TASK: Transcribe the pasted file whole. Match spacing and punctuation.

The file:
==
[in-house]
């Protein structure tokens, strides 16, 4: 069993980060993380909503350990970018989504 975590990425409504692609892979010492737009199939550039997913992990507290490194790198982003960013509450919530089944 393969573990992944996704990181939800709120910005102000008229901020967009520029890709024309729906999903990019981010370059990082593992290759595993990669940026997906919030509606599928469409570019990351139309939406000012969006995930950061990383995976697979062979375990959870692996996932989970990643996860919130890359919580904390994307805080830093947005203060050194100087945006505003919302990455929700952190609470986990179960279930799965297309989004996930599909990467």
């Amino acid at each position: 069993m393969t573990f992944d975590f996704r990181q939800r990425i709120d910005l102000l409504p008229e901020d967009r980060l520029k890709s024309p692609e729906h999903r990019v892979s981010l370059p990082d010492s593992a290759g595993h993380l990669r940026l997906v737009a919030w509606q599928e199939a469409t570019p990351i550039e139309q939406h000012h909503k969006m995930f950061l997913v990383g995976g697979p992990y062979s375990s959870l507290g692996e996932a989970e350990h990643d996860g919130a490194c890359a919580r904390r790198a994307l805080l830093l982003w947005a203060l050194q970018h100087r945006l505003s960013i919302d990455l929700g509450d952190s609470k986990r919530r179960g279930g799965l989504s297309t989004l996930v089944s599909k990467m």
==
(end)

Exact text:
[in-house]
């Protein structure tokens, strides 16, 4: 069993980060993380909503350990970018989504 975590990425409504692609892979010492737009199939550039997913992990507290490194790198982003960013509450919530089944 393969573990992944996704990181939800709120910005102000008229901020967009520029890709024309729906999903990019981010370059990082593992290759595993990669940026997906919030509606599928469409570019990351139309939406000012969006995930950061990383995976697979062979375990959870692996996932989970990643996860919130890359919580904390994307805080830093947005203060050194100087945006505003919302990455929700952190609470986990179960279930799965297309989004996930599909990467």
């Amino acid at each position: 069993m393969t573990f992944d975590f996704r990181q939800r990425i709120d910005l102000l409504p008229e901020d967009r980060l520029k890709s024309p692609e729906h999903r990019v892979s981010l370059p990082d010492s593992a290759g595993h993380l990669r940026l997906v737009a919030w509606q599928e199939a469409t570019p990351i550039e139309q939406h000012h909503k969006m995930f950061l997913v990383g995976g697979p992990y062979s375990s959870l507290g692996e996932a989970e350990h990643d996860g919130a490194c890359a919580r904390r790198a994307l805080l830093l982003w947005a203060l050194q970018h100087r945006l505003s960013i919302d990455l929700g509450d952190s609470k986990r919530r179960g279930g799965l989504s297309t989004l996930v089944s599909k990467m």